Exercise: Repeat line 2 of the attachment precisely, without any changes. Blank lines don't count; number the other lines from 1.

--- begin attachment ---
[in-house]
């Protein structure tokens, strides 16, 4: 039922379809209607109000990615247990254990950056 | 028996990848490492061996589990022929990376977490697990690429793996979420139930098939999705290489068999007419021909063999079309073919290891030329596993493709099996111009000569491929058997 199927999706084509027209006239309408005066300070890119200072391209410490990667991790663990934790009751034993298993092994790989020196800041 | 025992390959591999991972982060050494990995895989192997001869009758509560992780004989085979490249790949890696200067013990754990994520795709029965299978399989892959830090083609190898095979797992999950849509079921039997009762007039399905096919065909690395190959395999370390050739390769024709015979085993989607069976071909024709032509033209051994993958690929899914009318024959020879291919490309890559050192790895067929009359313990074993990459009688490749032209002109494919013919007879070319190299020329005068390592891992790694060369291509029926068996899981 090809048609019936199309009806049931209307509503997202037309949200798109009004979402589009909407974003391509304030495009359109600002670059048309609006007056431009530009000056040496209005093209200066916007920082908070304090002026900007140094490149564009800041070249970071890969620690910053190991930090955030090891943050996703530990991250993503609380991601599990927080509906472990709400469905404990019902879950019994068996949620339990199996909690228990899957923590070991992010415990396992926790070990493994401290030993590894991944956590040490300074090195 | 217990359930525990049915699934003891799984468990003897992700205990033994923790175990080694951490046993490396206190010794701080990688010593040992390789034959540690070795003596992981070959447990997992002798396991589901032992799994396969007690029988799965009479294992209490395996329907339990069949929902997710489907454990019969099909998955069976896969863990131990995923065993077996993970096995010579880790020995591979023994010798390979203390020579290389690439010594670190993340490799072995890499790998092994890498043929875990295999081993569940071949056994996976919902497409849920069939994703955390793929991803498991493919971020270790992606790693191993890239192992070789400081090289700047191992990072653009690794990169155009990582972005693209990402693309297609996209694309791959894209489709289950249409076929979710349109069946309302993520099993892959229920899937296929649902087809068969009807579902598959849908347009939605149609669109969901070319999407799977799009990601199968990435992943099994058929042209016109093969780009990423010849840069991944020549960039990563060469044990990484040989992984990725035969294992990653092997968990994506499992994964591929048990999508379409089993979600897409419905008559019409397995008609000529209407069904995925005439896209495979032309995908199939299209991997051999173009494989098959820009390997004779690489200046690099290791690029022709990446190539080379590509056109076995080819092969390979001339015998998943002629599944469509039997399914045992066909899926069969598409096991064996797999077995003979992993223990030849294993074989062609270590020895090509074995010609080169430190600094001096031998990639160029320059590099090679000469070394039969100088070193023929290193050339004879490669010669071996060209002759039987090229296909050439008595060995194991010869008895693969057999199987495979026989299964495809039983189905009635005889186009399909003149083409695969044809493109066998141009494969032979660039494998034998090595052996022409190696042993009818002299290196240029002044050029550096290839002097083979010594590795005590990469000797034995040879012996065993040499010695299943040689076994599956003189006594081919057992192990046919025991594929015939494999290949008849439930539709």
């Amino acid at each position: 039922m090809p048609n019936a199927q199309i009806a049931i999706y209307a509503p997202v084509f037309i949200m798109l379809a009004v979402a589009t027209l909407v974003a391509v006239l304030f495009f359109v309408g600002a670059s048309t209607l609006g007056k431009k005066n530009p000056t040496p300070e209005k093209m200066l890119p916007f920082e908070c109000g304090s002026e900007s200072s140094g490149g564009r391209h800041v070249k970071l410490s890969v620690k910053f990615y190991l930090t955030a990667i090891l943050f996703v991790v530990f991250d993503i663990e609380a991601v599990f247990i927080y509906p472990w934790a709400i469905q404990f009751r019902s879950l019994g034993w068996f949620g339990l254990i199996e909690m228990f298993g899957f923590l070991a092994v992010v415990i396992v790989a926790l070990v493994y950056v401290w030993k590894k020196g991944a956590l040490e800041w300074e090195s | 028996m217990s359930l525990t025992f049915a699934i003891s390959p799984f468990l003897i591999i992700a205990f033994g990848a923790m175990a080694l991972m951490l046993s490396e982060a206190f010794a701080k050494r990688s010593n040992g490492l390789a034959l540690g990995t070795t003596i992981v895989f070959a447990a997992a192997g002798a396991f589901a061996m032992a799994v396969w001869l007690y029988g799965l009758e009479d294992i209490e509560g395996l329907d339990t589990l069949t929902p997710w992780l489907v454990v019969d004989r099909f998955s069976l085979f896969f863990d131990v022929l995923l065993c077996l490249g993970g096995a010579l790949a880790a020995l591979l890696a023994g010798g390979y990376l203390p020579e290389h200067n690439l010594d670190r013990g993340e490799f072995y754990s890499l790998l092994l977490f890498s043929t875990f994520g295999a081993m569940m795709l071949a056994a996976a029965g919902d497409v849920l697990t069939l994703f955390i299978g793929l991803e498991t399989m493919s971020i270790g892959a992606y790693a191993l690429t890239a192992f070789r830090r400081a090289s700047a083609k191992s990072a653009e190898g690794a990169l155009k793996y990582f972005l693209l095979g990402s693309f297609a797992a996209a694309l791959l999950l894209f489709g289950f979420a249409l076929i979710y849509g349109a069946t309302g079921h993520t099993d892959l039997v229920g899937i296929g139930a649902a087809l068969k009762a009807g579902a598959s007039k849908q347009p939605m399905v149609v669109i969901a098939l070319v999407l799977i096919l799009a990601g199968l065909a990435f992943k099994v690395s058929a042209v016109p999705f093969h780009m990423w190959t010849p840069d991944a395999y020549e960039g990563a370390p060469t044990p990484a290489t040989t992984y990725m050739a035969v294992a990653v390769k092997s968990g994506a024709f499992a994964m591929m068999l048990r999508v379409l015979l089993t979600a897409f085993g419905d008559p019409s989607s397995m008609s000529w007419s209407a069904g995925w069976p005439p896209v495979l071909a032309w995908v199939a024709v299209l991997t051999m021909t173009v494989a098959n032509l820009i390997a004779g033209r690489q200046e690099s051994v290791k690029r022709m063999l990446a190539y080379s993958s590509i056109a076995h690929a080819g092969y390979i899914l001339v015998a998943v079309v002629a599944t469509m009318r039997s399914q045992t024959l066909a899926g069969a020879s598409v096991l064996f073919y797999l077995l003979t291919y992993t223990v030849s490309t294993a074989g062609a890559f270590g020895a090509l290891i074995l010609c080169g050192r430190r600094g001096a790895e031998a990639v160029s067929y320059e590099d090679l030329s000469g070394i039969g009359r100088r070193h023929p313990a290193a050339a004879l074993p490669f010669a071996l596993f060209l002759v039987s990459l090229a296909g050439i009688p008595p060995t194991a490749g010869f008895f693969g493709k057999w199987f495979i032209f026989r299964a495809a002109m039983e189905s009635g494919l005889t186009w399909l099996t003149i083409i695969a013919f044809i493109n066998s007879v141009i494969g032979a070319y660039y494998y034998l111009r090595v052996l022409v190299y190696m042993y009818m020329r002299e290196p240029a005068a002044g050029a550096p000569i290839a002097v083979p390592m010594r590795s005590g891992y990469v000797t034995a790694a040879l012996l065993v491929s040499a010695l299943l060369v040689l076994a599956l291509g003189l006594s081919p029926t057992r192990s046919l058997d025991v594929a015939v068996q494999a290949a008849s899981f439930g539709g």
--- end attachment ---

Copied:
């Protein structure tokens, strides 16, 4: 039922379809209607109000990615247990254990950056 | 028996990848490492061996589990022929990376977490697990690429793996979420139930098939999705290489068999007419021909063999079309073919290891030329596993493709099996111009000569491929058997 199927999706084509027209006239309408005066300070890119200072391209410490990667991790663990934790009751034993298993092994790989020196800041 | 025992390959591999991972982060050494990995895989192997001869009758509560992780004989085979490249790949890696200067013990754990994520795709029965299978399989892959830090083609190898095979797992999950849509079921039997009762007039399905096919065909690395190959395999370390050739390769024709015979085993989607069976071909024709032509033209051994993958690929899914009318024959020879291919490309890559050192790895067929009359313990074993990459009688490749032209002109494919013919007879070319190299020329005068390592891992790694060369291509029926068996899981 090809048609019936199309009806049931209307509503997202037309949200798109009004979402589009909407974003391509304030495009359109600002670059048309609006007056431009530009000056040496209005093209200066916007920082908070304090002026900007140094490149564009800041070249970071890969620690910053190991930090955030090891943050996703530990991250993503609380991601599990927080509906472990709400469905404990019902879950019994068996949620339990199996909690228990899957923590070991992010415990396992926790070990493994401290030993590894991944956590040490300074090195 | 217990359930525990049915699934003891799984468990003897992700205990033994923790175990080694951490046993490396206190010794701080990688010593040992390789034959540690070795003596992981070959447990997992002798396991589901032992799994396969007690029988799965009479294992209490395996329907339990069949929902997710489907454990019969099909998955069976896969863990131990995923065993077996993970096995010579880790020995591979023994010798390979203390020579290389690439010594670190993340490799072995890499790998092994890498043929875990295999081993569940071949056994996976919902497409849920069939994703955390793929991803498991493919971020270790992606790693191993890239192992070789400081090289700047191992990072653009690794990169155009990582972005693209990402693309297609996209694309791959894209489709289950249409076929979710349109069946309302993520099993892959229920899937296929649902087809068969009807579902598959849908347009939605149609669109969901070319999407799977799009990601199968990435992943099994058929042209016109093969780009990423010849840069991944020549960039990563060469044990990484040989992984990725035969294992990653092997968990994506499992994964591929048990999508379409089993979600897409419905008559019409397995008609000529209407069904995925005439896209495979032309995908199939299209991997051999173009494989098959820009390997004779690489200046690099290791690029022709990446190539080379590509056109076995080819092969390979001339015998998943002629599944469509039997399914045992066909899926069969598409096991064996797999077995003979992993223990030849294993074989062609270590020895090509074995010609080169430190600094001096031998990639160029320059590099090679000469070394039969100088070193023929290193050339004879490669010669071996060209002759039987090229296909050439008595060995194991010869008895693969057999199987495979026989299964495809039983189905009635005889186009399909003149083409695969044809493109066998141009494969032979660039494998034998090595052996022409190696042993009818002299290196240029002044050029550096290839002097083979010594590795005590990469000797034995040879012996065993040499010695299943040689076994599956003189006594081919057992192990046919025991594929015939494999290949008849439930539709």